2. Do they want to live in an apartment, townhouse or villa?
  3. What would their home look like e.g. size, layout, decor, configuration. The look and feel of the apartment are also important factors to keep in mind. Some apartments are ultra-modern, while others are more traditional. A traditional look can give you a feeling of homeliness. It can provide you with the comfort you need to settle in.
  4. Where do they want to live? Close to family and friends, in the suburb they’ve always lived in?
  5. What would their preferred community feel like e.g. connected and supported, fun and energetic, quiet and peaceful, secure and private .
  6. Would they choose to live somewhere where there are lots of activities? Is social connectivity important to them, or do they prefer to keep to themselves?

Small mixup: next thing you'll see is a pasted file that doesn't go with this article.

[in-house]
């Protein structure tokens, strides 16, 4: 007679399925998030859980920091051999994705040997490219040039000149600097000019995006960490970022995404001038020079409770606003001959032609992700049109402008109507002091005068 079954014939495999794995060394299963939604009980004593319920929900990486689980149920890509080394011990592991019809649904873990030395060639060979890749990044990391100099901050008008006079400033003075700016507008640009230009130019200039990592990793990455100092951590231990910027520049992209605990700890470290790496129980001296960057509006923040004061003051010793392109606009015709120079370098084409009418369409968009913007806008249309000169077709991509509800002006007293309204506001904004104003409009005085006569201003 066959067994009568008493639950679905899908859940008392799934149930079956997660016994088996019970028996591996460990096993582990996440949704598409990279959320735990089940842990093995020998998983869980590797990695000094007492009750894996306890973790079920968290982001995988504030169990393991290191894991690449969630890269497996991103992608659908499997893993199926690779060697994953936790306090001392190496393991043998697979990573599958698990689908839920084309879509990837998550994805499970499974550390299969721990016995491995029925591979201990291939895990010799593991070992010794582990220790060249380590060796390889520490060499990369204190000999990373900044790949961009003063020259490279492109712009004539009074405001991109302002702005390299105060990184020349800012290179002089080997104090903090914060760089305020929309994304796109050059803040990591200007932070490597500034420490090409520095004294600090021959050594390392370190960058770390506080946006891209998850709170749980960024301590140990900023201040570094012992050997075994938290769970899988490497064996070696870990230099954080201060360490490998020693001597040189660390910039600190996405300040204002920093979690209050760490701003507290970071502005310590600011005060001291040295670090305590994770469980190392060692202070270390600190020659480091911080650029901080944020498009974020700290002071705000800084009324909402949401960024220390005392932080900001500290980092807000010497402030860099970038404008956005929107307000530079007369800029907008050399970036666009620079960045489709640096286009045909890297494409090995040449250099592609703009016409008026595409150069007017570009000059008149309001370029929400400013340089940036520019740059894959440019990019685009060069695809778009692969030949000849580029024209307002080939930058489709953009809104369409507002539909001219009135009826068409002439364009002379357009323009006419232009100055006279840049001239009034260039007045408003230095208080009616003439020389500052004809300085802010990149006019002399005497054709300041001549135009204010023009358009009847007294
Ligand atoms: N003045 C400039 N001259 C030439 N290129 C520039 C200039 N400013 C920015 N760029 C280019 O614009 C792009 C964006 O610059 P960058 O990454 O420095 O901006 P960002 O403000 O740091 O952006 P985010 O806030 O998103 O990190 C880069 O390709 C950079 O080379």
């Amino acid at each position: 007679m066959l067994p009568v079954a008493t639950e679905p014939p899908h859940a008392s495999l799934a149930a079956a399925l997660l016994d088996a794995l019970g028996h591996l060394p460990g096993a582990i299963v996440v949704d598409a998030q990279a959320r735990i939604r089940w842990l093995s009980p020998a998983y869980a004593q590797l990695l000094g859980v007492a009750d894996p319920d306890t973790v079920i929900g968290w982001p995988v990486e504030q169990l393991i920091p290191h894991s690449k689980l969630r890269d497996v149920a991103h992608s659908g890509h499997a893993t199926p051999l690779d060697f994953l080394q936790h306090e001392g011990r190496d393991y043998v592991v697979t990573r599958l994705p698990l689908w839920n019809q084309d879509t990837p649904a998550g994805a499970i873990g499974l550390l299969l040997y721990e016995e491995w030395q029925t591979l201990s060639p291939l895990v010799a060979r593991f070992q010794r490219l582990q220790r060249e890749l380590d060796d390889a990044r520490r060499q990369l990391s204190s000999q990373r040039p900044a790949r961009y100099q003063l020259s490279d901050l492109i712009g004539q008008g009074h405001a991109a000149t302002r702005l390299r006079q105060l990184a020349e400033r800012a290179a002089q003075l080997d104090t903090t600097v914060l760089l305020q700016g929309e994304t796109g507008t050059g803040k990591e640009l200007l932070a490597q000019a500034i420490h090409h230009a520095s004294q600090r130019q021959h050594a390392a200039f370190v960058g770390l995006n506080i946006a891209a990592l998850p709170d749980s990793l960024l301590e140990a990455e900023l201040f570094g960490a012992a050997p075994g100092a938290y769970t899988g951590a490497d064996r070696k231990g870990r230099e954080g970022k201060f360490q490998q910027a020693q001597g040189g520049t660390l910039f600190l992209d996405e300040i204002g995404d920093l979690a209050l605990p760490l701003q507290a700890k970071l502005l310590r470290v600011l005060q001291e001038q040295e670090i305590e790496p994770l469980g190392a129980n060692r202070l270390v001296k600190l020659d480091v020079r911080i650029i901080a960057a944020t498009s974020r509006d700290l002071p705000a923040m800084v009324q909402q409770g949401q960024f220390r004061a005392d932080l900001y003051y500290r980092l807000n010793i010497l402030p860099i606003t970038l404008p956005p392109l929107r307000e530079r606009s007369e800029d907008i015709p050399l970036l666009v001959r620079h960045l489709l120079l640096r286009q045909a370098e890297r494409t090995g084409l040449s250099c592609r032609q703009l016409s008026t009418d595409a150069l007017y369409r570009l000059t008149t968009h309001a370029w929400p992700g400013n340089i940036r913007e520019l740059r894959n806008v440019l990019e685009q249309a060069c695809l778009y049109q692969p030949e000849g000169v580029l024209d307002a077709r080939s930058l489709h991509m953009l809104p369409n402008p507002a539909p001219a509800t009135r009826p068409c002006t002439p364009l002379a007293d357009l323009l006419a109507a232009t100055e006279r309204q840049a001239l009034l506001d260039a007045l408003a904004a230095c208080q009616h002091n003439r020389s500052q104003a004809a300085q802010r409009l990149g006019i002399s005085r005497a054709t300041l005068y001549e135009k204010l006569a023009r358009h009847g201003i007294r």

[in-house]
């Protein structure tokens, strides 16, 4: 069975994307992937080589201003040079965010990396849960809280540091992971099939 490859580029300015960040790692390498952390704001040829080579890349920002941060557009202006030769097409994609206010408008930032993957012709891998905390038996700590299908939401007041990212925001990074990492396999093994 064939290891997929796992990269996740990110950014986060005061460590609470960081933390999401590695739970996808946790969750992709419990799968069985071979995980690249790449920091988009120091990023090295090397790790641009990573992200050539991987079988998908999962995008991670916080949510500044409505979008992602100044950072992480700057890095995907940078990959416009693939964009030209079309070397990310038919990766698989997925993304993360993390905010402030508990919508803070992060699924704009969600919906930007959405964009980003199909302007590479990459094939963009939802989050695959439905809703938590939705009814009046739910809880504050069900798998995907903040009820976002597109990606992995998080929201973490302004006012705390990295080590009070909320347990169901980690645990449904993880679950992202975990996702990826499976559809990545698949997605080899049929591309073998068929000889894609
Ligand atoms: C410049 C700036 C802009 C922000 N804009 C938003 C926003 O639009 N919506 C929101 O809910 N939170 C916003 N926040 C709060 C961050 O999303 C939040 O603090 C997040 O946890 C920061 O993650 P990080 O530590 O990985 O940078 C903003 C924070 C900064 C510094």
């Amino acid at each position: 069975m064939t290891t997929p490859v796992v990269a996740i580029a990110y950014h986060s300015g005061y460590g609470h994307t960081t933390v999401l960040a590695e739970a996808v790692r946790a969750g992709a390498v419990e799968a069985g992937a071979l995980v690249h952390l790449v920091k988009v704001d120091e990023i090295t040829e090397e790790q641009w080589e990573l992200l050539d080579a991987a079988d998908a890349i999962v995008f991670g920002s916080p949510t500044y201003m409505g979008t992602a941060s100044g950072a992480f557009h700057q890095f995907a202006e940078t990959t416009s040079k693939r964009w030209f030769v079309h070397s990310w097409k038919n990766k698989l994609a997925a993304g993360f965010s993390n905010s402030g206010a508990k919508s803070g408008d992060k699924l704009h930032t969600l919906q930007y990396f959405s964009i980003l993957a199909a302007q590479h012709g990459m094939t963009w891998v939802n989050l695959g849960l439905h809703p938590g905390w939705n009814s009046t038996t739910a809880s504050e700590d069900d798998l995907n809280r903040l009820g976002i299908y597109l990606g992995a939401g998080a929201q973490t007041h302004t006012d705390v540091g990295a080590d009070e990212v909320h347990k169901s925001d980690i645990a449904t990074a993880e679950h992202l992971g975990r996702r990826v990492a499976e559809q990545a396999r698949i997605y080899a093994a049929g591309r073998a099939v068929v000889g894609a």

7. How important are facilities to them e.g. pool, spa, gym, restaurants, bowling greens?. Lifestyle communities can be a lot like resorts this way, but not everyone wants those amenities
  8. What kind of services would they like, such as housekeeping?
  9. Do they want the option of maintaining their own garden?
  10. Are grandchildren allowed to stay overnight? What are the rules around having guests?
  11. Would they like an aged care facility on site that they have priority access to if needed?
  12. Do they want to join a community where residents have a say e.g. there’s a residents committee? Is resident autonomy important to them? In some villages, the level of management control is greater than in others.
  13. What level of security do they want?